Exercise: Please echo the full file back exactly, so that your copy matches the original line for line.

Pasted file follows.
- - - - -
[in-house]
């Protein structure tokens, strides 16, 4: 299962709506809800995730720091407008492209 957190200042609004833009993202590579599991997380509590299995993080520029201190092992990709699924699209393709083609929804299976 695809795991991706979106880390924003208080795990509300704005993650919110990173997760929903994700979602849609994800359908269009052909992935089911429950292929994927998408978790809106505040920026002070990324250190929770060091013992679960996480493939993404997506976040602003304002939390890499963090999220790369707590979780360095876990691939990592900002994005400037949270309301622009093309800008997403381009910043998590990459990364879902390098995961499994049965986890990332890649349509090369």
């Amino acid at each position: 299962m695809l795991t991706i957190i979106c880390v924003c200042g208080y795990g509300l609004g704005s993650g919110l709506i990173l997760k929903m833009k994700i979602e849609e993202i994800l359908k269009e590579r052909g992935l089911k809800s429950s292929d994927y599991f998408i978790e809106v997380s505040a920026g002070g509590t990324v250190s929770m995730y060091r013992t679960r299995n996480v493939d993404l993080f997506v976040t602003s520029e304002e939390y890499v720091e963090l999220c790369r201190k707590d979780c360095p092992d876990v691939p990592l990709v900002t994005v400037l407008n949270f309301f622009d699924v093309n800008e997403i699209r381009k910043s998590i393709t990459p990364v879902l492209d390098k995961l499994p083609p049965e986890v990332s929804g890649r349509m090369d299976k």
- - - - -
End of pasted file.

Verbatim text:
[in-house]
């Protein structure tokens, strides 16, 4: 299962709506809800995730720091407008492209 957190200042609004833009993202590579599991997380509590299995993080520029201190092992990709699924699209393709083609929804299976 695809795991991706979106880390924003208080795990509300704005993650919110990173997760929903994700979602849609994800359908269009052909992935089911429950292929994927998408978790809106505040920026002070990324250190929770060091013992679960996480493939993404997506976040602003304002939390890499963090999220790369707590979780360095876990691939990592900002994005400037949270309301622009093309800008997403381009910043998590990459990364879902390098995961499994049965986890990332890649349509090369």
């Amino acid at each position: 299962m695809l795991t991706i957190i979106c880390v924003c200042g208080y795990g509300l609004g704005s993650g919110l709506i990173l997760k929903m833009k994700i979602e849609e993202i994800l359908k269009e590579r052909g992935l089911k809800s429950s292929d994927y599991f998408i978790e809106v997380s505040a920026g002070g509590t990324v250190s929770m995730y060091r013992t679960r299995n996480v493939d993404l993080f997506v976040t602003s520029e304002e939390y890499v720091e963090l999220c790369r201190k707590d979780c360095p092992d876990v691939p990592l990709v900002t994005v400037l407008n949270f309301f622009d699924v093309n800008e997403i699209r381009k910043s998590i393709t990459p990364v879902l492209d390098k995961l499994p083609p049965e986890v990332s929804g890649r349509m090369d299976k």